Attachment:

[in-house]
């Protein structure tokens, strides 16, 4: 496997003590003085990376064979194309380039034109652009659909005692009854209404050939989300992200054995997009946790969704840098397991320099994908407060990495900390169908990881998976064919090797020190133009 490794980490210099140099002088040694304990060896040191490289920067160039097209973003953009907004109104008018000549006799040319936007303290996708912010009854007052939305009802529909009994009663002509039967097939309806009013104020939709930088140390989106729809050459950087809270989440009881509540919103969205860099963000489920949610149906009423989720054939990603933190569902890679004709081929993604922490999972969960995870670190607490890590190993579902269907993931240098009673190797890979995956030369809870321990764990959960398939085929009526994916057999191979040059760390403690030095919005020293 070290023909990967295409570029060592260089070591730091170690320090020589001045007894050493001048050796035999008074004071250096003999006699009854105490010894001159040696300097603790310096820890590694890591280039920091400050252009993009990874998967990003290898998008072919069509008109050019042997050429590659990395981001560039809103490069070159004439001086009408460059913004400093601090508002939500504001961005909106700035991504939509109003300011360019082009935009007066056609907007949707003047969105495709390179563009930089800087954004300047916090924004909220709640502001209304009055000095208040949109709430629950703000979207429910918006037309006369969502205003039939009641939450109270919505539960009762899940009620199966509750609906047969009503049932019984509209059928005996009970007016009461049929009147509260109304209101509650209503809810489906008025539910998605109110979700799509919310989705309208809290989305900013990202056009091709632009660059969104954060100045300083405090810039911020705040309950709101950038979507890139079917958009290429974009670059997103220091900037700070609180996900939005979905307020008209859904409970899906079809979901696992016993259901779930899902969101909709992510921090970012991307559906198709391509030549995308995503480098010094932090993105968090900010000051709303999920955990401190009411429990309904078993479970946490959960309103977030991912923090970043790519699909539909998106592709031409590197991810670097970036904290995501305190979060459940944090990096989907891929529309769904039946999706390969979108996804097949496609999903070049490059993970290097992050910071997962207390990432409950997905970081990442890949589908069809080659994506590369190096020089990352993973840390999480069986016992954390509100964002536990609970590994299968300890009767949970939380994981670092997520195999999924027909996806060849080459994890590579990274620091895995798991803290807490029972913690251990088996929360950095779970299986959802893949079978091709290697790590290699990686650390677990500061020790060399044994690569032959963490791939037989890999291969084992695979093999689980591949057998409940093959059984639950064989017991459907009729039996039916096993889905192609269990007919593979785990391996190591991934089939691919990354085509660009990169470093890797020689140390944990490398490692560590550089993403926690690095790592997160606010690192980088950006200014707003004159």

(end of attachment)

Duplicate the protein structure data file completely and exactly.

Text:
[in-house]
């Protein structure tokens, strides 16, 4: 496997003590003085990376064979194309380039034109652009659909005692009854209404050939989300992200054995997009946790969704840098397991320099994908407060990495900390169908990881998976064919090797020190133009 490794980490210099140099002088040694304990060896040191490289920067160039097209973003953009907004109104008018000549006799040319936007303290996708912010009854007052939305009802529909009994009663002509039967097939309806009013104020939709930088140390989106729809050459950087809270989440009881509540919103969205860099963000489920949610149906009423989720054939990603933190569902890679004709081929993604922490999972969960995870670190607490890590190993579902269907993931240098009673190797890979995956030369809870321990764990959960398939085929009526994916057999191979040059760390403690030095919005020293 070290023909990967295409570029060592260089070591730091170690320090020589001045007894050493001048050796035999008074004071250096003999006699009854105490010894001159040696300097603790310096820890590694890591280039920091400050252009993009990874998967990003290898998008072919069509008109050019042997050429590659990395981001560039809103490069070159004439001086009408460059913004400093601090508002939500504001961005909106700035991504939509109003300011360019082009935009007066056609907007949707003047969105495709390179563009930089800087954004300047916090924004909220709640502001209304009055000095208040949109709430629950703000979207429910918006037309006369969502205003039939009641939450109270919505539960009762899940009620199966509750609906047969009503049932019984509209059928005996009970007016009461049929009147509260109304209101509650209503809810489906008025539910998605109110979700799509919310989705309208809290989305900013990202056009091709632009660059969104954060100045300083405090810039911020705040309950709101950038979507890139079917958009290429974009670059997103220091900037700070609180996900939005979905307020008209859904409970899906079809979901696992016993259901779930899902969101909709992510921090970012991307559906198709391509030549995308995503480098010094932090993105968090900010000051709303999920955990401190009411429990309904078993479970946490959960309103977030991912923090970043790519699909539909998106592709031409590197991810670097970036904290995501305190979060459940944090990096989907891929529309769904039946999706390969979108996804097949496609999903070049490059993970290097992050910071997962207390990432409950997905970081990442890949589908069809080659994506590369190096020089990352993973840390999480069986016992954390509100964002536990609970590994299968300890009767949970939380994981670092997520195999999924027909996806060849080459994890590579990274620091895995798991803290807490029972913690251990088996929360950095779970299986959802893949079978091709290697790590290699990686650390677990500061020790060399044994690569032959963490791939037989890999291969084992695979093999689980591949057998409940093959059984639950064989017991459907009729039996039916096993889905192609269990007919593979785990391996190591991934089939691919990354085509660009990169470093890797020689140390944990490398490692560590550089993403926690690095790592997160606010690192980088950006200014707003004159």